Often, the icon will appear shifted to the left or the right. This is normal, and it’s a side-effect of RotLI presenting data by groups of bytes. If you spot an icon but it appears shifted, drag the “Fine-tune” slider at the bottom of the window until it’s correctly centered
The “Show Pixel Grid” button allows you to turn on and off a light grid effect applied to the icons. It’s purely cosmetic.
Bookmarking the Icon
Once you have found the icon of your dreams, click on it once to select it and bookmark it using the “+” icon at the bottom right.
The icon will appear in the list on the left. Some info will be displayed, including a default nickname. You can provide a more explicit name if vou wish.
The Bookmark list
Clicking on an icon in the bookmarks list will return you to that icon.
Clicking the trash icon will remove your bookmark.
Classic Mac OS icons can he given an icon mask. This mask identifies which pixels of the icon are visible (they are masked in black), and which are invisible (masked in white).
If, directly following your icon, you notice another icon that looks like the shadow of the one you’re found, click the “Has an icon mask” checkbox on the bookmark. This will tell RotLI that it should capture not only the icon, but also its icon mask.
Note that this only works for 1-bit icons.
For example, this is what the icon mask for the “Happy Mac” icon would look like:
Clicking on the “Share” icon on a bookmark allows you to save it in different formats.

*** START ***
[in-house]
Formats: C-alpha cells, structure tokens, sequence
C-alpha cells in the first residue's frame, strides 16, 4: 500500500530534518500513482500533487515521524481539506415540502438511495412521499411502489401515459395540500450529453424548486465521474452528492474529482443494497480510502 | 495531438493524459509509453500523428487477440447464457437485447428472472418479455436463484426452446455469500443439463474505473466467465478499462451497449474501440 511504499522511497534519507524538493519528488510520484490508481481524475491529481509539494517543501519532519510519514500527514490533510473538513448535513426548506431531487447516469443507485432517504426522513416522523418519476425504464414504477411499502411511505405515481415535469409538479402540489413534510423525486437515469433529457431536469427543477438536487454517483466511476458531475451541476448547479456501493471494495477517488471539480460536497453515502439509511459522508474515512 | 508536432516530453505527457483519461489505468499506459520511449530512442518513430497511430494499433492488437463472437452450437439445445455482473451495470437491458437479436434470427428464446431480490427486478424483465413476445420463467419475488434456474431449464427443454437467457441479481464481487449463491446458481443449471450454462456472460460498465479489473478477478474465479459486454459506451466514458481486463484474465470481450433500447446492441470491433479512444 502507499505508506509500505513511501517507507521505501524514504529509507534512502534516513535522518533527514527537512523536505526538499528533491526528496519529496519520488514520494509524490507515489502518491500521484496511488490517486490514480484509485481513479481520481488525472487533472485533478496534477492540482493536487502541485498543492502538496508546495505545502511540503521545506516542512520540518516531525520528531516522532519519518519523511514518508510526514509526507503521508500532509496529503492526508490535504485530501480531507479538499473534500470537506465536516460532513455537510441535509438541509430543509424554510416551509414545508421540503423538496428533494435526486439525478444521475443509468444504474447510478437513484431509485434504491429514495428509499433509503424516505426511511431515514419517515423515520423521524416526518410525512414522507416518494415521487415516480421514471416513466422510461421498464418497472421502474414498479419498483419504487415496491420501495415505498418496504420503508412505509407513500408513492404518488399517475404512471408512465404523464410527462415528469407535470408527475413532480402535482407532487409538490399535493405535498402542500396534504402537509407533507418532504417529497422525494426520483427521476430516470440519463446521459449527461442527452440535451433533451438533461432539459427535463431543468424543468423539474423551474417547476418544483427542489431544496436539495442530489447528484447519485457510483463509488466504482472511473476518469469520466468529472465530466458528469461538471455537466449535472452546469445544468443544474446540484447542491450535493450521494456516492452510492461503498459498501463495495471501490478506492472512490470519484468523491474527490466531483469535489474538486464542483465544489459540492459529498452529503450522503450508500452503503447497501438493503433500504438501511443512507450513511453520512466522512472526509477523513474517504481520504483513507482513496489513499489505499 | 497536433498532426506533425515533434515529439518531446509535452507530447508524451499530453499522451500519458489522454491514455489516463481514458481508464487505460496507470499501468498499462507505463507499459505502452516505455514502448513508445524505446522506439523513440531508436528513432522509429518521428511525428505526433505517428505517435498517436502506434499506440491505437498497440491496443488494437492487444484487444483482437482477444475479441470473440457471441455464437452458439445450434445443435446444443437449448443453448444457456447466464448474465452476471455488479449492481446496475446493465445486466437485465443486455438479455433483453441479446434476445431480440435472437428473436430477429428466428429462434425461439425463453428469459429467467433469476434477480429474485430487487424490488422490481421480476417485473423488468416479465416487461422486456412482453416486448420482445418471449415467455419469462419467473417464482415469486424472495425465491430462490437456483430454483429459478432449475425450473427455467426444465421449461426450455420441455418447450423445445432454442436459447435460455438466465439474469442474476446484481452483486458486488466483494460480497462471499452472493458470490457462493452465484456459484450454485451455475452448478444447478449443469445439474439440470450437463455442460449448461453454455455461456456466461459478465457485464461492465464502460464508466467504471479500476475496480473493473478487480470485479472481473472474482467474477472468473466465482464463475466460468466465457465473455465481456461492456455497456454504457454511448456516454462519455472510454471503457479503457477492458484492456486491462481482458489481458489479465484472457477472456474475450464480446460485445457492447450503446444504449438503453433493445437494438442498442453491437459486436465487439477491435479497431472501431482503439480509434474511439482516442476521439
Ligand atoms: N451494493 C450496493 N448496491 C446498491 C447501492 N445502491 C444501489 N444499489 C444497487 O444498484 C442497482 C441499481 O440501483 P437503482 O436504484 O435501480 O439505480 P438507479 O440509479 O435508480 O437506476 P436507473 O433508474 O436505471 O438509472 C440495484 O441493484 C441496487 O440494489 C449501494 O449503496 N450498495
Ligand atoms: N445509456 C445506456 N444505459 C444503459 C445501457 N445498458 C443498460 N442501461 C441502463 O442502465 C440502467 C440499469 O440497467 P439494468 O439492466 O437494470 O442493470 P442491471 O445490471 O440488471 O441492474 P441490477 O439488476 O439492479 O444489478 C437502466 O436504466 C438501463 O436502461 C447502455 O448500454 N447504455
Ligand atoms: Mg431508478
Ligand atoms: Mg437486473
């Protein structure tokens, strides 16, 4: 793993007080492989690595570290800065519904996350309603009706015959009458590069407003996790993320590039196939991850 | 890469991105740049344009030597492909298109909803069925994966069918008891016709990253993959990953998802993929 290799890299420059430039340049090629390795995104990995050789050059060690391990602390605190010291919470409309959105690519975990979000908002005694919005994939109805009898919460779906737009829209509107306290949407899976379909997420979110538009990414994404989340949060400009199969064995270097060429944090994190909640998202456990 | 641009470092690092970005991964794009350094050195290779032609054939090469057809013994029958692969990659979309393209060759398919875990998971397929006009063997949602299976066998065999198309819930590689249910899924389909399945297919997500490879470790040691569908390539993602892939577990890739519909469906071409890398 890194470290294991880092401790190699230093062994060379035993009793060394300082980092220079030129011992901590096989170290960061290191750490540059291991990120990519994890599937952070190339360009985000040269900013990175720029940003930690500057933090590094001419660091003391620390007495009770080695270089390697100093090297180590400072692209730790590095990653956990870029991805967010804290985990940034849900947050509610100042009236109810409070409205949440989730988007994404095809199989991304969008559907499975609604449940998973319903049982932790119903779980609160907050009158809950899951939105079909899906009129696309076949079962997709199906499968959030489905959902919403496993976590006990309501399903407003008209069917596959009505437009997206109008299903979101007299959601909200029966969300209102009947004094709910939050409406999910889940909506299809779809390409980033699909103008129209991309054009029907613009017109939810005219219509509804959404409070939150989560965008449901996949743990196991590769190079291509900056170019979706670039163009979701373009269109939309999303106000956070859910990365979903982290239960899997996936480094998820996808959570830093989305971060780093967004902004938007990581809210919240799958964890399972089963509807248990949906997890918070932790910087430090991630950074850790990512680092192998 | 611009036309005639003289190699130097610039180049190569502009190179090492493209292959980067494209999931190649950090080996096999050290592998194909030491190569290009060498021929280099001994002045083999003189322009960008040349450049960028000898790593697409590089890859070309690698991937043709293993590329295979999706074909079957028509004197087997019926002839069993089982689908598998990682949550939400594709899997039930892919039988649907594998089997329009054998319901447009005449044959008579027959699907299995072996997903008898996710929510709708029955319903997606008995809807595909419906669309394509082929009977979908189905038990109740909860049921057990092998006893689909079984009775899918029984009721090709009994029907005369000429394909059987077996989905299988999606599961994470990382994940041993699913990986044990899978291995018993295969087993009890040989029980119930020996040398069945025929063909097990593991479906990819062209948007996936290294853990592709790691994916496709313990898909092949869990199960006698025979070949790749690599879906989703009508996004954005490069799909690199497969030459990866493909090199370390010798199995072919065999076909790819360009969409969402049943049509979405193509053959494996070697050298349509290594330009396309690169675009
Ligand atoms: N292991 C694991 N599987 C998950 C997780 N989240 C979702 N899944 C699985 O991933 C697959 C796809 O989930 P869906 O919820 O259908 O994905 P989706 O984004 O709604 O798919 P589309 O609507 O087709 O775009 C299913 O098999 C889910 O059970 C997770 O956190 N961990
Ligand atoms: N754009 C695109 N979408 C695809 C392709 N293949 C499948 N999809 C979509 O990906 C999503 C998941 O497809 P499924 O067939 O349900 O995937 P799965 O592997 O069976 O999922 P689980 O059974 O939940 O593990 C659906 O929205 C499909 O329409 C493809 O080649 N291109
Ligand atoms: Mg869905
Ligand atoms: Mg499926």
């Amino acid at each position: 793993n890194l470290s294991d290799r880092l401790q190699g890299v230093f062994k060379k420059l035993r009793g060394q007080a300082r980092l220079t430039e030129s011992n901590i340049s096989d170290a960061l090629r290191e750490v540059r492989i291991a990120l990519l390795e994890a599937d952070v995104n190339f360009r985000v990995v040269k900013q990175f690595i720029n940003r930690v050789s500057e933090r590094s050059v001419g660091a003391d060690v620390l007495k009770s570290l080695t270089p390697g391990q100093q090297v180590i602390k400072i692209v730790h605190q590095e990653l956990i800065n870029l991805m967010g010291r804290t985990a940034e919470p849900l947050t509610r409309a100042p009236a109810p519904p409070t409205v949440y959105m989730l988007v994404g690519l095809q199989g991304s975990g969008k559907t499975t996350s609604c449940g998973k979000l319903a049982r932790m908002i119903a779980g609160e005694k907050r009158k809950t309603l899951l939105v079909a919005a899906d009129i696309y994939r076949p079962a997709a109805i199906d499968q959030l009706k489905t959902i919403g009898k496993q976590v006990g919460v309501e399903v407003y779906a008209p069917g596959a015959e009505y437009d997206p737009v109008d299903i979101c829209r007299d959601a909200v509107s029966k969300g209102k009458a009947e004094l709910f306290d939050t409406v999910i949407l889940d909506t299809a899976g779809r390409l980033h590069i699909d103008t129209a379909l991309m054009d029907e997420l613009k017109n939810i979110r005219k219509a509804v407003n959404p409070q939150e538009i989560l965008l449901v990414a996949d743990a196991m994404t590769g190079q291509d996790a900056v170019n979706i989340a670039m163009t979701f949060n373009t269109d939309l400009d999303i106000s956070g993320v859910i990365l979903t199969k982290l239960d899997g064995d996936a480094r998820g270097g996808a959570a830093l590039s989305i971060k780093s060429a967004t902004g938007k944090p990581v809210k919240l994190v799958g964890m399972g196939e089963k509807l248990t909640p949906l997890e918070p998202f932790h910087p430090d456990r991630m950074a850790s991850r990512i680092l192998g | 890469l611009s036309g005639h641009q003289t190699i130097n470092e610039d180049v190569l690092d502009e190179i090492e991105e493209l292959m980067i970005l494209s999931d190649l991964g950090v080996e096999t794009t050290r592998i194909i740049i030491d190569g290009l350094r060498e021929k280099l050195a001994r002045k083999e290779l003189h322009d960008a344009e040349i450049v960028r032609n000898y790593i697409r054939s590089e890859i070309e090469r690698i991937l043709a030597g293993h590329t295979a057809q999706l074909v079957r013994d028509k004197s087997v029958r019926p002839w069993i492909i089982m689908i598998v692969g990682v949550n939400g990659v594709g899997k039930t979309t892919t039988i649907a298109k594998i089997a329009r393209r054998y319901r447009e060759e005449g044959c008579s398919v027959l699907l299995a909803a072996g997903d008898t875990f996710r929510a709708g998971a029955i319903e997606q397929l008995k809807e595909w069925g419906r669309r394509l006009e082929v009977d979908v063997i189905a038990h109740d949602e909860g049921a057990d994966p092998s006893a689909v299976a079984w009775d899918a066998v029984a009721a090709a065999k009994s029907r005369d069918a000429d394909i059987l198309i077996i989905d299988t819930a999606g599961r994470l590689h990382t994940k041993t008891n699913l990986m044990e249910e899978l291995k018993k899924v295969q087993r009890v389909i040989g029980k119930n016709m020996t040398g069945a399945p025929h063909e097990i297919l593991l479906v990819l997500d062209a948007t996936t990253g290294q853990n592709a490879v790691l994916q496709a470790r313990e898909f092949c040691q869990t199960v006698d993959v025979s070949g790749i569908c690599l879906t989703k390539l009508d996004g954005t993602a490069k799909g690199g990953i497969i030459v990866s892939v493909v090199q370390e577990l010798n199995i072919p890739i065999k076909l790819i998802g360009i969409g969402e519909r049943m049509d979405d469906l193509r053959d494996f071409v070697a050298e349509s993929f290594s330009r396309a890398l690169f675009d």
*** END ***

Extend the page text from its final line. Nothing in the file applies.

- A PNG, BMP or TIFF image. If your icon has an icon mask, your image will be transparent in all the right places (PNG is best for this).
You can also specify a zoom factor because, on modern screens, a pixel is reaaaaaally small. Each pixel of the original icon will be multiplied by the zoom factor. so, if your original icon is 32 pixels wide and your zoom factor is 10, your image will be 320×320 pixels.
Finally, you can choose to add an overlay to your images. This will add coordinates to the pixels of the icon, simplifying its transfer to the physical world: knit, tile your bathroom, build it out of LEGO…
An ASCII art text file (1-bit icons only). This will create a text file containing your icon represented as ASCII characters. You can then copy and paste it anywhere you want and amaze your friends! Here too you can specify a zoom factor if you want really big icons.
An 3D model. Here, you can choose to create either a USDZ file so you can use your icon in Augmented Reality on your iPhone or iPad, or a DAE (Collada) file for use in a 3D modeler. In 3D, each pixel is 1 cm (0.39 inches) wide.
An SVG file that contains your icon as a vector graphics. You can specify a zoom factor for a nice default presentation, but this is of course infinitely zoomable.
Clicking on the “Eye” icon will display your icon in glorious 3D. You can click and drag your mouse on the model to contemplate it from every angle.
Finally, Clicking “Save All Icons” at the bottom of the bookmarks list will save every icon in your list. Here too you’ll have a choice of the formats you want.